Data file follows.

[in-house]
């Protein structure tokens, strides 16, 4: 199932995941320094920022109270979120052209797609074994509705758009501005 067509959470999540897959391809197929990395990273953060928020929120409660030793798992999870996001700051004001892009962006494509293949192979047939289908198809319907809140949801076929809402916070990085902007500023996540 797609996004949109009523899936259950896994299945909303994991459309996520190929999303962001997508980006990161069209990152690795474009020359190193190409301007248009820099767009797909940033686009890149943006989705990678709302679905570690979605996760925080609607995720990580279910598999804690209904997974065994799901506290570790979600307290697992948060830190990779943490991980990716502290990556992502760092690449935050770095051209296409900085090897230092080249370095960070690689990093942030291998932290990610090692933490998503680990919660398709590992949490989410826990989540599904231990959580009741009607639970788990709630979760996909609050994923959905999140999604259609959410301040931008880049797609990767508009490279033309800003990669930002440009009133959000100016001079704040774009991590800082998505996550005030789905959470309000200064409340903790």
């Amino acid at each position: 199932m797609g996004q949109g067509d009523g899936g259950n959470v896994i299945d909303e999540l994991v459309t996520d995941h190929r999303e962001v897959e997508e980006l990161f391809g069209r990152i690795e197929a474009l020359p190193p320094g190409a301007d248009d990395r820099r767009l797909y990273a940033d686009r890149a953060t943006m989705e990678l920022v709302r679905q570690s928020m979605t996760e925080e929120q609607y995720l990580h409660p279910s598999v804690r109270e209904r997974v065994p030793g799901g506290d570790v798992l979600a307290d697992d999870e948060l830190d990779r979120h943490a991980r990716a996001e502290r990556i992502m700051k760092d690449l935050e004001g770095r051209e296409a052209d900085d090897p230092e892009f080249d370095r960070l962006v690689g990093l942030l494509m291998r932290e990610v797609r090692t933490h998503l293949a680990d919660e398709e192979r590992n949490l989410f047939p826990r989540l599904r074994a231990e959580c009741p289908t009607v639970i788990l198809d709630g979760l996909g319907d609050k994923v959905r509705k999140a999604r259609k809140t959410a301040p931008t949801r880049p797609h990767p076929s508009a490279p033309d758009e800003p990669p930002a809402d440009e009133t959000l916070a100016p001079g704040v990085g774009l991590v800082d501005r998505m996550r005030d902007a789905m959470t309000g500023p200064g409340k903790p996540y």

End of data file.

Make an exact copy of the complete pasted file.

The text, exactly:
[in-house]
């Protein structure tokens, strides 16, 4: 199932995941320094920022109270979120052209797609074994509705758009501005 067509959470999540897959391809197929990395990273953060928020929120409660030793798992999870996001700051004001892009962006494509293949192979047939289908198809319907809140949801076929809402916070990085902007500023996540 797609996004949109009523899936259950896994299945909303994991459309996520190929999303962001997508980006990161069209990152690795474009020359190193190409301007248009820099767009797909940033686009890149943006989705990678709302679905570690979605996760925080609607995720990580279910598999804690209904997974065994799901506290570790979600307290697992948060830190990779943490991980990716502290990556992502760092690449935050770095051209296409900085090897230092080249370095960070690689990093942030291998932290990610090692933490998503680990919660398709590992949490989410826990989540599904231990959580009741009607639970788990709630979760996909609050994923959905999140999604259609959410301040931008880049797609990767508009490279033309800003990669930002440009009133959000100016001079704040774009991590800082998505996550005030789905959470309000200064409340903790």
């Amino acid at each position: 199932m797609g996004q949109g067509d009523g899936g259950n959470v896994i299945d909303e999540l994991v459309t996520d995941h190929r999303e962001v897959e997508e980006l990161f391809g069209r990152i690795e197929a474009l020359p190193p320094g190409a301007d248009d990395r820099r767009l797909y990273a940033d686009r890149a953060t943006m989705e990678l920022v709302r679905q570690s928020m979605t996760e925080e929120q609607y995720l990580h409660p279910s598999v804690r109270e209904r997974v065994p030793g799901g506290d570790v798992l979600a307290d697992d999870e948060l830190d990779r979120h943490a991980r990716a996001e502290r990556i992502m700051k760092d690449l935050e004001g770095r051209e296409a052209d900085d090897p230092e892009f080249d370095r960070l962006v690689g990093l942030l494509m291998r932290e990610v797609r090692t933490h998503l293949a680990d919660e398709e192979r590992n949490l989410f047939p826990r989540l599904r074994a231990e959580c009741p289908t009607v639970i788990l198809d709630g979760l996909g319907d609050k994923v959905r509705k999140a999604r259609k809140t959410a301040p931008t949801r880049p797609h990767p076929s508009a490279p033309d758009e800003p990669p930002a809402d440009e009133t959000l916070a100016p001079g704040v990085g774009l991590v800082d501005r998505m996550r005030d902007a789905m959470t309000g500023p200064g409340k903790p996540y």